Craniofacial abnormalities

One of the inclusion criteria for the diagnosis of Cohen syndrome is the “typical facial characteristics,” including microcephaly, down-slanting palpebral fissures, wave-shaped palpebral fissures, hypertelorism, thick eyebrows, thick bushy hair, low hairline, long and thick eyelashes, very short philtrum, prominent upper central incisors, open mouth appearance due to a short upper lip, maxillary hypoplasia, micrognathia, high and narrow palate, prominent root of the nose, bulbous nasal tip, and thick and poorly folded earlobes or small or absent lobules of ears [3, 7, 10].


In addition to the characteristic prominent upper incisors, patients may have an early periodontal breakdown, extensive alveolar bone loss, and often harbor putative pathogens more likely to be associated with periodontitis [7, 20]. A critical concern in patients with Cohen syndrome is the possibility of a difficult airway caused by characteristic craniofacial deformities and prominent upper incisors. During procedural anesthesia, it may be prudent to have the equipment to manage a difficult airway and an otolaryngologist available to provide a surgical airway if needed [21].


There is progressive deterioration of vision throughout life, with early onset of progressive high-grade myopia, often requiring corrective lenses as early as two years of age. Progressive constriction of visual fields worsens visual function by the second decade of life [22-23]. Many affected adults have significant visual impairment by the age of 40 years, although total blindness is not common [7]. Myopia is mostly of the refractive-type due to high corneal and lenticular power, as a result of dysgenesis and atrophy of the cornea, ciliary body, and iris, causing iridial and zonular laxity and spherophakia [22]. Symptoms and findings in Cohen syndrome resemble retinitis pigmentosa [22, 24-26]. Other findings include mottled pigmentation of the retina, microphthalmia, microcornea, strabismus, astigmatism, shallow anterior chamber, sluggish pupillary reaction, retinal degeneration, bull’s eye maculopathy, optic atrophy, chorioretinal dystrophy, peripapillary atrophy, cortical lens opacities, lens subluxation, constricted visual fields, exophthalmos, keratoconus, nyctalopia, down-slanting palpebral fissures, ptosis, and coloboma [7, 22-26]. Although rare, acute angle closure glaucoma has also been reported [24]. Retinal dystrophic changes are progressive, and ultimately, vision may be limited to counting fingers and light perception [23]. Electroretinograms often show attenuated or extinguished responses [24-25]. Early correction of visual defects, such as glasses to correct refractive errors or strabismus, has a positive effect on development [24-26]. However, there is no available effective treatment to halt the progression of pigmentary retinopathy. Patients should have periodic and detailed ophthalmologic exams to evaluate for refractive errors or retinal dystrophy.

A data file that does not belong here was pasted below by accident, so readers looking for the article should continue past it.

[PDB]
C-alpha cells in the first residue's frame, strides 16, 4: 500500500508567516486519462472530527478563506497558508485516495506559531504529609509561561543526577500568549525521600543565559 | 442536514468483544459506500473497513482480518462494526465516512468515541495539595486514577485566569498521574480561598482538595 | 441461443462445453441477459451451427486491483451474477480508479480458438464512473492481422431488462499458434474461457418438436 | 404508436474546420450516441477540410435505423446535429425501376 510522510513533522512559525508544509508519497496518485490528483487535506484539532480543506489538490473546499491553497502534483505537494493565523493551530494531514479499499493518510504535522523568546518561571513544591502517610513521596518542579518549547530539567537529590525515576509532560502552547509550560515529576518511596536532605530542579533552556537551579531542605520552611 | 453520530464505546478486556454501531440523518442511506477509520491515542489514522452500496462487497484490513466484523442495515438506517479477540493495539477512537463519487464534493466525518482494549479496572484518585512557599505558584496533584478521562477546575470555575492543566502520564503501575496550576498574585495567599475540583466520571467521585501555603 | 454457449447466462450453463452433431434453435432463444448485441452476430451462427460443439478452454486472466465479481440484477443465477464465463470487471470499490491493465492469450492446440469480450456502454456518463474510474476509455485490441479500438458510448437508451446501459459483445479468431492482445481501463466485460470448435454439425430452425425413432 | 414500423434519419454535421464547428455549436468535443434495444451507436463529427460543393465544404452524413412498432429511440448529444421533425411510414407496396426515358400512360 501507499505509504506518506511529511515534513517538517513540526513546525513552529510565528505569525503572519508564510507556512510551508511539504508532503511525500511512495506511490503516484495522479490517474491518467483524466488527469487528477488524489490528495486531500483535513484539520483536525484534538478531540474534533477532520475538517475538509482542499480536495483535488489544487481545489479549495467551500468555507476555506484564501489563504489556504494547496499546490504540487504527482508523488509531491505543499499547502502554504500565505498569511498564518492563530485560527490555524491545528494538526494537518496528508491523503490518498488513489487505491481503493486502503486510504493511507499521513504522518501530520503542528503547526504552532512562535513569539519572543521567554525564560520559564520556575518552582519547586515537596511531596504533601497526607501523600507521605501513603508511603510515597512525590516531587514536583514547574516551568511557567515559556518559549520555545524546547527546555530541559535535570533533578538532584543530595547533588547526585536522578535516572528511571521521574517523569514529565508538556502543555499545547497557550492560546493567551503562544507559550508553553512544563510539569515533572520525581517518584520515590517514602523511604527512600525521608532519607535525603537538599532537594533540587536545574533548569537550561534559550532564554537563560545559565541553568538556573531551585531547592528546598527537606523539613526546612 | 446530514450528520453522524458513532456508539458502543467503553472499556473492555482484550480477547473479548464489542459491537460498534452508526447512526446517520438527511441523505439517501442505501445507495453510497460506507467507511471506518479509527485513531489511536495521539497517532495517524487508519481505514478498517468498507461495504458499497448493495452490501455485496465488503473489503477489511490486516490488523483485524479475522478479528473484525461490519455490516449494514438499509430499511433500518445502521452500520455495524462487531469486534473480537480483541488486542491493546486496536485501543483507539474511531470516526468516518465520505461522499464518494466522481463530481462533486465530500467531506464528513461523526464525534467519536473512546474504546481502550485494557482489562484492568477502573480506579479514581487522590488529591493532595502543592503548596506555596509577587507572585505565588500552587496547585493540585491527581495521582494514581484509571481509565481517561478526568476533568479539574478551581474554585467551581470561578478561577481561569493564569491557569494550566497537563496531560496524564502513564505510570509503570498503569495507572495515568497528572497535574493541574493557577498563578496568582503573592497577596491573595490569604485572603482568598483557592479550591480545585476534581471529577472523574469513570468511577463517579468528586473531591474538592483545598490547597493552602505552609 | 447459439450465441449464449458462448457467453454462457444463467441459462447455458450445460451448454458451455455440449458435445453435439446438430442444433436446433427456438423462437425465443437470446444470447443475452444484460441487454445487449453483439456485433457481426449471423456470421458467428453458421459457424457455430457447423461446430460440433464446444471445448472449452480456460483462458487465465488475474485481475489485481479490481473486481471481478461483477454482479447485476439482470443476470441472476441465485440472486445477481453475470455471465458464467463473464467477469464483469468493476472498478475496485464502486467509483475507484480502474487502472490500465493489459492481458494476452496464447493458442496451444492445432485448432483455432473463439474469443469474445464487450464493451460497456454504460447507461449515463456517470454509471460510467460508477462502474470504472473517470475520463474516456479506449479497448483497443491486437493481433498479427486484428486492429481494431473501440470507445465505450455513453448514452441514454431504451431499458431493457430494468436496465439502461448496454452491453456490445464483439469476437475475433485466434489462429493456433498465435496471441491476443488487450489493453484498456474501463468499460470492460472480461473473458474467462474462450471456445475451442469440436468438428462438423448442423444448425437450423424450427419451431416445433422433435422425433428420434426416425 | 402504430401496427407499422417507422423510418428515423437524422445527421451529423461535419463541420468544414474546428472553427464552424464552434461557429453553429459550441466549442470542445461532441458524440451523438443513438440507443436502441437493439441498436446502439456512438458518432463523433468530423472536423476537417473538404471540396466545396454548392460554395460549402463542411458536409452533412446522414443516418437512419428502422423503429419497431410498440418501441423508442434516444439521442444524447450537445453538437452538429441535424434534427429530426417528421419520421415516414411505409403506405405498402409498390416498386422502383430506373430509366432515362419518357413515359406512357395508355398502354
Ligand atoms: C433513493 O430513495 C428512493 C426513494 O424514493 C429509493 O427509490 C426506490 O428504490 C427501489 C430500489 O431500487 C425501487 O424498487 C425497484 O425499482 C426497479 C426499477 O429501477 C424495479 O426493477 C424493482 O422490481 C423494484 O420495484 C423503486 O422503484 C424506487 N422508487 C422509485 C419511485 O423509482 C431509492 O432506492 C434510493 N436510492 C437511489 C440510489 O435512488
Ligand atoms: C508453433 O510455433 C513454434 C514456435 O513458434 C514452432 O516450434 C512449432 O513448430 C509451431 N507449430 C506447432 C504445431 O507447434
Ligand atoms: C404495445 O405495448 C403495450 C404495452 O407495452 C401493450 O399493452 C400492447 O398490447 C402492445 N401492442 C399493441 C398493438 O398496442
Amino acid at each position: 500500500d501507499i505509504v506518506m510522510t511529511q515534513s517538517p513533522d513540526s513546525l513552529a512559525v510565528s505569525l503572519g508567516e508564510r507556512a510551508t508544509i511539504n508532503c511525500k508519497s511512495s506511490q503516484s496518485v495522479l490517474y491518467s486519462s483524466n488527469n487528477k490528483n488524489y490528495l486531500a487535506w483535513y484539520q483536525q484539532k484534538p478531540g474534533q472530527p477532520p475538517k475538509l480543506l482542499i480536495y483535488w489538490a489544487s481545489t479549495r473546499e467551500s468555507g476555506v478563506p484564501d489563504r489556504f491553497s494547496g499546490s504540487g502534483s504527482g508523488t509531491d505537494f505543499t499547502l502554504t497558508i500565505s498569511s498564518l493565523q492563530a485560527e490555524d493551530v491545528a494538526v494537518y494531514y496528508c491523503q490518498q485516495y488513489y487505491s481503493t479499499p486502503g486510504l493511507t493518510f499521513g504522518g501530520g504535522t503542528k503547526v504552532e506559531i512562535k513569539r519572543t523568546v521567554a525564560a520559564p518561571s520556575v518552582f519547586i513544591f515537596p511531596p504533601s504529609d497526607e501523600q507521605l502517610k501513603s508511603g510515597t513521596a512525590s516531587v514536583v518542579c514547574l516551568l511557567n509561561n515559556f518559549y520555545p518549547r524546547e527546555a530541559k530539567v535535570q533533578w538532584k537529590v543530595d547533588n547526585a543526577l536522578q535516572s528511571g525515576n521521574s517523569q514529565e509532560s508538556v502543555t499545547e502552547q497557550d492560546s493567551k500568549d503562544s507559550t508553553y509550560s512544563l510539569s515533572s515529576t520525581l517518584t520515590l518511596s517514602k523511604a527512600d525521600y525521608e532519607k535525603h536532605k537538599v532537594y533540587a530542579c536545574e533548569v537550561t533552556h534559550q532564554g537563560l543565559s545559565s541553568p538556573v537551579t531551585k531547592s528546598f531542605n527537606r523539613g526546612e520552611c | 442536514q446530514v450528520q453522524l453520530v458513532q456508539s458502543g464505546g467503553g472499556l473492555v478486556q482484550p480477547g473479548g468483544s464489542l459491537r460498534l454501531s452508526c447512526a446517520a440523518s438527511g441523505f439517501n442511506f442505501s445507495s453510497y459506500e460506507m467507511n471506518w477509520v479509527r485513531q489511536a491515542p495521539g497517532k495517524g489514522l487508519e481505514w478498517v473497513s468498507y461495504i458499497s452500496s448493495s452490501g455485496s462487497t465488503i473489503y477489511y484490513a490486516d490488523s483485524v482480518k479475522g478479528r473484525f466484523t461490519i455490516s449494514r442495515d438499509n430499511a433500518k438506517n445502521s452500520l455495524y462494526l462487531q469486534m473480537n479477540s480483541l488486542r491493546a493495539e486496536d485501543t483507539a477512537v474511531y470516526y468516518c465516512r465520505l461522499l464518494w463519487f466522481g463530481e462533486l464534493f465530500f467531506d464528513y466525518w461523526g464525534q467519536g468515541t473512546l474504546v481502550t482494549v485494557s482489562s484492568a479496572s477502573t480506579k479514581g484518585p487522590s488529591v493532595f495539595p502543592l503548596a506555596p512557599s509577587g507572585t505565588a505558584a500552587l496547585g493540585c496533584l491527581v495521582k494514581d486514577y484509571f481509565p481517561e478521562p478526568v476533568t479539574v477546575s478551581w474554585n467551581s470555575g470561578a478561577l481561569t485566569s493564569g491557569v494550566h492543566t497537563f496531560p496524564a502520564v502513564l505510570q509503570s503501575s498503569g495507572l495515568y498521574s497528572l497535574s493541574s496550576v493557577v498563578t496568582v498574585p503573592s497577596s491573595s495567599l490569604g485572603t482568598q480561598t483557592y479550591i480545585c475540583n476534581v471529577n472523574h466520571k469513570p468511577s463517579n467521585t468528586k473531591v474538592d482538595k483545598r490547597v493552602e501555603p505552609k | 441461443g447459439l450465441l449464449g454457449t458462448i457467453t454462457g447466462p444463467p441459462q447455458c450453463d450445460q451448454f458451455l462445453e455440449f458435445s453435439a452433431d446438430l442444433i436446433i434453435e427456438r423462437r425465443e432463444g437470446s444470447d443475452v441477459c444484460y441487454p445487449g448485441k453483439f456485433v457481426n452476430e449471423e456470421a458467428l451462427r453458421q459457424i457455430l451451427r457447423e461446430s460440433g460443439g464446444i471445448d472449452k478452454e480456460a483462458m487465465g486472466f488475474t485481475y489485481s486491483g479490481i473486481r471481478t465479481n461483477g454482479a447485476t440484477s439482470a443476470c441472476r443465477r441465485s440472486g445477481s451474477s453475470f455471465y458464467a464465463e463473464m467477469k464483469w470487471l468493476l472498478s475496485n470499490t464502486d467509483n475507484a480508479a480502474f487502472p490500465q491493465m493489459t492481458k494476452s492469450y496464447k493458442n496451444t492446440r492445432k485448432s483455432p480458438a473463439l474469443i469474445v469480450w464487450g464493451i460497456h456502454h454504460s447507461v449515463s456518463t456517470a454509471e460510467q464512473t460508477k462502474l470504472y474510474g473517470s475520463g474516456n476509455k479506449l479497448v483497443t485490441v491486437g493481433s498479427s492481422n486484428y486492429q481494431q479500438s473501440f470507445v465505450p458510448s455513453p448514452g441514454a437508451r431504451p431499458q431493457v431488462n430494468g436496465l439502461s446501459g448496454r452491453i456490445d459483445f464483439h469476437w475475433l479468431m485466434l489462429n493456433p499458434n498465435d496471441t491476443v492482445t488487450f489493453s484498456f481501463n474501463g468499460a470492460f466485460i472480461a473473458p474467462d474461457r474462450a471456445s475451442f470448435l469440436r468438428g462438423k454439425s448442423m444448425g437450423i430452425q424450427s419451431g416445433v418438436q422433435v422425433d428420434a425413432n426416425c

Leukopenia, especially neutropenia, is a common feature of Cohen syndrome. Severe congenital neutropenia (SCN) is often present from birth and is mild to moderate, noncyclic, and non-fatal [7, 27]. Patients may respond to bacterial infections with neutrophilic leukocytosis [27]. Although SCN may be without severe bacterial infections, other patients may have recurrent infections, aphthous ulcers, and chronic or recurrent gingivitis [27]. Bone marrow cellularity is usually normal or increased. De Ravel et al. described one patient with presumed Cohen syndrome and asymptomatic persistent thrombocytopenia; however, this finding has not been described elsewhere in the literature [28]. Hypercoagulability with deficient protein C, protein S, and anti-thrombin III complicated by severe thrombosis have been described in two siblings; however, the diagnosis of Cohen syndrome was not firmly established by molecular testing in this report [29]. Neutropenia is correctible using recombinant human granulocyte colony stimulating factor (rHG-CSF) [14, 27]. Use of rHG-CSF would be warranted in patients with SCN and recurrent infections and/or recurrent aphthous ulcers. These individuals also need serial absolute neutrophil count (ANC) determinations to monitor for neutropenia [14].


Feeding difficulties as neonates have been reported in as high as 75% of patients [7].